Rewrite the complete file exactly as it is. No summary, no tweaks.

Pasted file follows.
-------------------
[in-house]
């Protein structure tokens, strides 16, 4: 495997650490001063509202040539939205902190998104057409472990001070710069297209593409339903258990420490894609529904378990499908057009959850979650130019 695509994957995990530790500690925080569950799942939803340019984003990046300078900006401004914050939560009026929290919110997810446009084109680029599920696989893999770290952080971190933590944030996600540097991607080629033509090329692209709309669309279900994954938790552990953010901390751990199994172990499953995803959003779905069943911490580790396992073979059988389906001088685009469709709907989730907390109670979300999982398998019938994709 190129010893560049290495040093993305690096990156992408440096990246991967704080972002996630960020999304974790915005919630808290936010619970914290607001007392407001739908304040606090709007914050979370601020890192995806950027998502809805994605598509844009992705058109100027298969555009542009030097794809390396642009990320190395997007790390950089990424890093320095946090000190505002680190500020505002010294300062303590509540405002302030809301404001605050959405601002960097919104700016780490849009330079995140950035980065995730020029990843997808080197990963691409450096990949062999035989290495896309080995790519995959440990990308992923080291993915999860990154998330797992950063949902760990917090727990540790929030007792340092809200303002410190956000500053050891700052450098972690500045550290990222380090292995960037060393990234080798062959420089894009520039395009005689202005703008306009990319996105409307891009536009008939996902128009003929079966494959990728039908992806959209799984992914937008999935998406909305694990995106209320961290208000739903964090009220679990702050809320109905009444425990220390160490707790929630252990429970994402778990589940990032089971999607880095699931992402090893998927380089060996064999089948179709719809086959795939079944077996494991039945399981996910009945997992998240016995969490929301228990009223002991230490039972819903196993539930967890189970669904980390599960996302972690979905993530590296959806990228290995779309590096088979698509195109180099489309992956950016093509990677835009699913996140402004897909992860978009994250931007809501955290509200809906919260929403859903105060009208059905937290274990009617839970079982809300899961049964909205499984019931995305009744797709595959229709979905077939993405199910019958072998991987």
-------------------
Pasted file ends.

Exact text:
[in-house]
């Protein structure tokens, strides 16, 4: 495997650490001063509202040539939205902190998104057409472990001070710069297209593409339903258990420490894609529904378990499908057009959850979650130019 695509994957995990530790500690925080569950799942939803340019984003990046300078900006401004914050939560009026929290919110997810446009084109680029599920696989893999770290952080971190933590944030996600540097991607080629033509090329692209709309669309279900994954938790552990953010901390751990199994172990499953995803959003779905069943911490580790396992073979059988389906001088685009469709709907989730907390109670979300999982398998019938994709 190129010893560049290495040093993305690096990156992408440096990246991967704080972002996630960020999304974790915005919630808290936010619970914290607001007392407001739908304040606090709007914050979370601020890192995806950027998502809805994605598509844009992705058109100027298969555009542009030097794809390396642009990320190395997007790390950089990424890093320095946090000190505002680190500020505002010294300062303590509540405002302030809301404001605050959405601002960097919104700016780490849009330079995140950035980065995730020029990843997808080197990963691409450096990949062999035989290495896309080995790519995959440990990308992923080291993915999860990154998330797992950063949902760990917090727990540790929030007792340092809200303002410190956000500053050891700052450098972690500045550290990222380090292995960037060393990234080798062959420089894009520039395009005689202005703008306009990319996105409307891009536009008939996902128009003929079966494959990728039908992806959209799984992914937008999935998406909305694990995106209320961290208000739903964090009220679990702050809320109905009444425990220390160490707790929630252990429970994402778990589940990032089971999607880095699931992402090893998927380089060996064999089948179709719809086959795939079944077996494991039945399981996910009945997992998240016995969490929301228990009223002991230490039972819903196993539930967890189970669904980390599960996302972690979905993530590296959806990228290995779309590096088979698509195109180099489309992956950016093509990677835009699913996140402004897909992860978009994250931007809501955290509200809906919260929403859903105060009208059905937290274990009617839970079982809300899961049964909205499984019931995305009744797709595959229709979905077939993405199910019958072998991987």